All goods valued at or under €150 shipped into the EU based on sales to European customers will be subject to an import one-stop-shop, or IOSS. While this is based on the concept of the OSS, and piggybacks on the same reporting infrastructure, it involves a significant legal change in the way that VAT is applied. If the goods in question are sold from outside the EU, via an online marketplace, to a customer within the Union, the sale is ‘deemed’ by law to comprise two distinct transactions: the first from the vendor to the marketplace, the second from the marketplace to the customer, in which case the marketplace is liable for the taxation on that sale.
The IOSS has introduced a level of complexity that effectively means e-commerce is no longer business as usual. Whether selling direct to customers or via a marketplace, vendors established outside the EU exporting goods valued below €150 to EU consumers are required to use a newly-created type of representative called an intermediary to report sales to the IOSS platform. In the past, this could be done either by the vendors themselves or by an appointed fiscal representative.
There is currently uncertainty around exactly what the role of an intermediary entails, how it differs from that of a fiscal representative, and just what its liability is. This uncertainty needs to be resolved, though. The law is stringent regarding joint and several liabilities for suppliers and their intermediaries, including for the provision of audit data.
Consider, for example, a supplier selling into the EU, and an intermediary acting on its behalf out of the US. If the Finnish tax administration, say, was looking to audit the customer, the intermediary is liable for providing all the relevant data, as per the EU legislation. But if the intermediary doesn’t have that information, or is unable to provide it on time, it could be held liable or, worse, see its ability to report via the chosen IOSS platform removed altogether.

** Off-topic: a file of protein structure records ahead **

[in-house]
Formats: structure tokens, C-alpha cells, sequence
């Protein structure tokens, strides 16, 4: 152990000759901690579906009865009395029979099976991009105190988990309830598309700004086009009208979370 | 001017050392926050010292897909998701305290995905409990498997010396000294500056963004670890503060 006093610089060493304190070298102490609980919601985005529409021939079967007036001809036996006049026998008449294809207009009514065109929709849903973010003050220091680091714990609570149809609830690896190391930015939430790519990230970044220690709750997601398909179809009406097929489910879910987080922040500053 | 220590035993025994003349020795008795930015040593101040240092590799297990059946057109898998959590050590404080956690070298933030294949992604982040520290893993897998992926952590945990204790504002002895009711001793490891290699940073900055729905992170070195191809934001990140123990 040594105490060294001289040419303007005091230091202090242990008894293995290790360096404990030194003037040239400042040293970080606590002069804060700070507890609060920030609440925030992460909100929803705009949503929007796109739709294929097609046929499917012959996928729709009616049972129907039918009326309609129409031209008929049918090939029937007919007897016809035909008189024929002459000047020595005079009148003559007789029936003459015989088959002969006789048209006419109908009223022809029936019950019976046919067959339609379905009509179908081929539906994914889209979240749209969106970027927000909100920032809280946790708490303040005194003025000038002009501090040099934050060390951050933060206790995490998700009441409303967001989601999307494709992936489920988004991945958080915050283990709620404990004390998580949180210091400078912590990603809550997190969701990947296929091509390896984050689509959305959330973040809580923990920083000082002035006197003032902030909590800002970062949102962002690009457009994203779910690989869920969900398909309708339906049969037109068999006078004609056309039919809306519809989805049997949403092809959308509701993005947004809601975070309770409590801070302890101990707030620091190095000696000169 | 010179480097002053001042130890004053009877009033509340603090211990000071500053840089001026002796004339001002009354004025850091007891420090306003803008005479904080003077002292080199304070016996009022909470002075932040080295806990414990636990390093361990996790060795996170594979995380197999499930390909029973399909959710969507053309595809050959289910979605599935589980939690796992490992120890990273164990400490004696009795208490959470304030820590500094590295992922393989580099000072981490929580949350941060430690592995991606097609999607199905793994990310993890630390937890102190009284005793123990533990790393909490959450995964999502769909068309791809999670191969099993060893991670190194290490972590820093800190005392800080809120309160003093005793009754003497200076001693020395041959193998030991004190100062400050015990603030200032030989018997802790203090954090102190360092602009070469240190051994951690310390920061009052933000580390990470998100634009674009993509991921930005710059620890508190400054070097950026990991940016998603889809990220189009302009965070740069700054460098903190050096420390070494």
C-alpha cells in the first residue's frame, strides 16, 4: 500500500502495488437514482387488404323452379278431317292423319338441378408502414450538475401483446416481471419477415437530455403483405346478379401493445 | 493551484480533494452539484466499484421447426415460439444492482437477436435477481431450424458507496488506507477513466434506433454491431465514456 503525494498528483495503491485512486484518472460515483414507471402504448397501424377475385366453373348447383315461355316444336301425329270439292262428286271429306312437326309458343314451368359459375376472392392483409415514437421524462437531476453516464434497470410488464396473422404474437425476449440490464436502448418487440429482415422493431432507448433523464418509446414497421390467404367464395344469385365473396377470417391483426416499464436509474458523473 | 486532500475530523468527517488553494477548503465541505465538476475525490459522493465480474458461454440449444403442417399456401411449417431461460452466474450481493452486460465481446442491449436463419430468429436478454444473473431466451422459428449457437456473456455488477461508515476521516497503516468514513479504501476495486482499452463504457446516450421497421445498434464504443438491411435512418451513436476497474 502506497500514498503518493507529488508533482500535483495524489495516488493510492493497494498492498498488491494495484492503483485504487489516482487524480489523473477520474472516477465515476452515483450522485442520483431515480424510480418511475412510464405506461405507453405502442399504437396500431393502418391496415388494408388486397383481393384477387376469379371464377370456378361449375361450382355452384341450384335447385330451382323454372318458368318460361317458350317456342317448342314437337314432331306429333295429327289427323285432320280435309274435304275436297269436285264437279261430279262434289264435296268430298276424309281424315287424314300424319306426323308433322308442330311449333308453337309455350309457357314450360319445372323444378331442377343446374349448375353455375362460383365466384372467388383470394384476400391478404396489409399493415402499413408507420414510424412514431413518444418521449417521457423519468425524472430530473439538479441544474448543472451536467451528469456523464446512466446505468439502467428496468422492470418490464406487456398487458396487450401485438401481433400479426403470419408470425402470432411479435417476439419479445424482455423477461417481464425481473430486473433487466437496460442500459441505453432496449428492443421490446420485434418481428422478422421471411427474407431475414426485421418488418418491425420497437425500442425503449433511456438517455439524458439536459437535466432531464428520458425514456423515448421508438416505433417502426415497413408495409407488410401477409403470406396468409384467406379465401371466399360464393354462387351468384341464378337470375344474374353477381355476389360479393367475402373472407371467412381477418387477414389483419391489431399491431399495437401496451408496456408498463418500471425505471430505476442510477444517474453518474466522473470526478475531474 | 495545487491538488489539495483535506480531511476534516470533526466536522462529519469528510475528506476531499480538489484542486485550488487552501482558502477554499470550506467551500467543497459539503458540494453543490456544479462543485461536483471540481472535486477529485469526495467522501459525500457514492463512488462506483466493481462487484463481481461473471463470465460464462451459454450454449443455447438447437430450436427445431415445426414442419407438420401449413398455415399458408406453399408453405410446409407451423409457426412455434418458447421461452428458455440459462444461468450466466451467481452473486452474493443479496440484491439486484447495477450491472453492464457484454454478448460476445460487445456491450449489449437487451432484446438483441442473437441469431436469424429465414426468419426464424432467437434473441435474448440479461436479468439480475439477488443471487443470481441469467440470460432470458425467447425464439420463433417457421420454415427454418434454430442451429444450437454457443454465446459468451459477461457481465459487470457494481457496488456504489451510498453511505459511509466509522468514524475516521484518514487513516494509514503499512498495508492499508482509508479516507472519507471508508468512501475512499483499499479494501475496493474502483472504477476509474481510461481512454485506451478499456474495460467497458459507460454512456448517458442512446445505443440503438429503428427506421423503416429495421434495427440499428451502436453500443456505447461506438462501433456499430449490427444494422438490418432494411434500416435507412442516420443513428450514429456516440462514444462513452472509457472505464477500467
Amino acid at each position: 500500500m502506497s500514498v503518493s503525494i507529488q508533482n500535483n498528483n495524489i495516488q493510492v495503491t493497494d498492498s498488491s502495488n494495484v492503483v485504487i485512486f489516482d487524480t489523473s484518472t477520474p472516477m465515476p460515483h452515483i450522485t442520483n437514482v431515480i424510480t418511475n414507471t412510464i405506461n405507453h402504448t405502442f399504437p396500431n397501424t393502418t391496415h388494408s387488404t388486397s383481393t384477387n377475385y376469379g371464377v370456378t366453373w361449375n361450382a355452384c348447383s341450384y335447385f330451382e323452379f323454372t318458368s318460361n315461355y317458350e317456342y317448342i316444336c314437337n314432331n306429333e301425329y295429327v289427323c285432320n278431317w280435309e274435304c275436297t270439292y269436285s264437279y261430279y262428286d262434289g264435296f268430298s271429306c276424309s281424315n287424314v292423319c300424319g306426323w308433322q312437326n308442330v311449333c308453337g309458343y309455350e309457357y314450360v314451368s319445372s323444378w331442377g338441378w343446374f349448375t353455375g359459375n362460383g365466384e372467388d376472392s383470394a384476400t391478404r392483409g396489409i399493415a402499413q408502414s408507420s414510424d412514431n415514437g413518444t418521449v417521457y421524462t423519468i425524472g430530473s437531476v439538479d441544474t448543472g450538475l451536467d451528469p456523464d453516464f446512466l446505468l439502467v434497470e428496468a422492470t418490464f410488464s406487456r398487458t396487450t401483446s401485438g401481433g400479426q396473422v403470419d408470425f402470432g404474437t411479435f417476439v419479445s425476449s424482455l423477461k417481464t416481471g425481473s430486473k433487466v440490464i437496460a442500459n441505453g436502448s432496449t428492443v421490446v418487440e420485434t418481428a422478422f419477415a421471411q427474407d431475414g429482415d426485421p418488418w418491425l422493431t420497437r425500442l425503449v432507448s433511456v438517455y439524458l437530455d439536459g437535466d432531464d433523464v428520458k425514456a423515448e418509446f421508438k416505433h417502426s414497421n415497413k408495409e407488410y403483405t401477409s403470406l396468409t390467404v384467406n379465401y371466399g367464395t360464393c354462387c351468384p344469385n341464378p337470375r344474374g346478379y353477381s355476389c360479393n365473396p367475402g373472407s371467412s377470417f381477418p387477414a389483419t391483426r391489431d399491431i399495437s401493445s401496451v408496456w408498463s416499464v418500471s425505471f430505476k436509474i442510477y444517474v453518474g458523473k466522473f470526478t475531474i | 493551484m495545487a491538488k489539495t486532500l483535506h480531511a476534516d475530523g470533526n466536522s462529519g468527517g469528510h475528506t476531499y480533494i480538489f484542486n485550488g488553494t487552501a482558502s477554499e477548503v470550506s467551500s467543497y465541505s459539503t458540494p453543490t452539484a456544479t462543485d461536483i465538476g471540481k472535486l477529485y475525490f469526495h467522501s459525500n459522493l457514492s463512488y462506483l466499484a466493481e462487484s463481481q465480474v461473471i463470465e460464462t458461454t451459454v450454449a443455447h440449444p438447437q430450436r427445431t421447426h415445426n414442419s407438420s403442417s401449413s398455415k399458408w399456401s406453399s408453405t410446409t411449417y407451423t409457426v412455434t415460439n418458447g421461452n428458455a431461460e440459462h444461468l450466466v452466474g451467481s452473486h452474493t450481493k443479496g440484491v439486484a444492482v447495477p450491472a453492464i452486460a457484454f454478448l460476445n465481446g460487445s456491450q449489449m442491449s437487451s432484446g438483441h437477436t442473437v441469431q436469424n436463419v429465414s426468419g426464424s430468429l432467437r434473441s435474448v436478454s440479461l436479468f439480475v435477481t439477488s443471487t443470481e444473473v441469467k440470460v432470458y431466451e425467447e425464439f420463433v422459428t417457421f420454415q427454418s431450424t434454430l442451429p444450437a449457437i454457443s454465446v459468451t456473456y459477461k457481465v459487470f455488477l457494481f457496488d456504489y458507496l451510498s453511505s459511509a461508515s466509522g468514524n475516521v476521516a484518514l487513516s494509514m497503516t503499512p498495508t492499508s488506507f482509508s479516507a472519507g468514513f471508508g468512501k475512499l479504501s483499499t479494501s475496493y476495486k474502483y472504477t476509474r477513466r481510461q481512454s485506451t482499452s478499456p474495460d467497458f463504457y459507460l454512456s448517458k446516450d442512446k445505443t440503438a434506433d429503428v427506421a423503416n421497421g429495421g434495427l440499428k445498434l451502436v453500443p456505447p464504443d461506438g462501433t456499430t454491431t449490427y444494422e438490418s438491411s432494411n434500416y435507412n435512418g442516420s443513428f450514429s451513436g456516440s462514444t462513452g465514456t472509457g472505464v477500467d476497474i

Given that this comes into effect in Europe in July, there is still a great deal of clarification required around the exposure of intermediaries, and how the role can be implemented with minimal risk.
Looking for leniency
The situation is further complicated by the fact that, while the IOSS is nominally a European instrument, its practical implementation will be delegated to Member States, each of which has its own variations regarding tax reporting.
As a result, a degree of forum shopping is taking place, with vendors looking for the most lenient regimes in which to locate their intermediaries. Of course, this goes against the idea of harmonisation that the EU was set up to achieve. But it’s fairly representative of the way VAT has traditionally been institutionally organised by the Union. In truth, the EU has a very limited scope of responsibility when it comes to enforcing VAT in the different Member States, and limited ability to act within that.
Varying from country to country, even within the EU, VAT regulations are far from straightforward. The rollout of the 2021 EU VAT e-commerce package across Europe in July, and the amendment of the OSS arrangement is set to have an impact on the import of small goods from outside the EU in particular, especially when bought via an online marketplace. Misunderstandings around post-Brexit import rules is only likely to add to the confusion.
To reduce the regulatory burden and minimise the risk of non-compliance, vendors and importers, both within and outside of the EU, should consider the business benefits of investing in specialised technology that will ensure their sales and import operations are kept up to date with all regional changes, as soon as they occur. Knowledge and automation of tax decisions a necessity in a world where e-commerce is increasingly breaking down borders.
About the Author
Christiaan van der Valk acts as VP Strategy for Sovos Compliance which in early 2018 acquired TrustWeaver, a leading company in the e-invoicing and e-archiving compliance spaces that Christiaan co-founded in 2001. During his 25 years of experience, Christiaan has served on executive and supervisory boards for European and international businesses and organisations.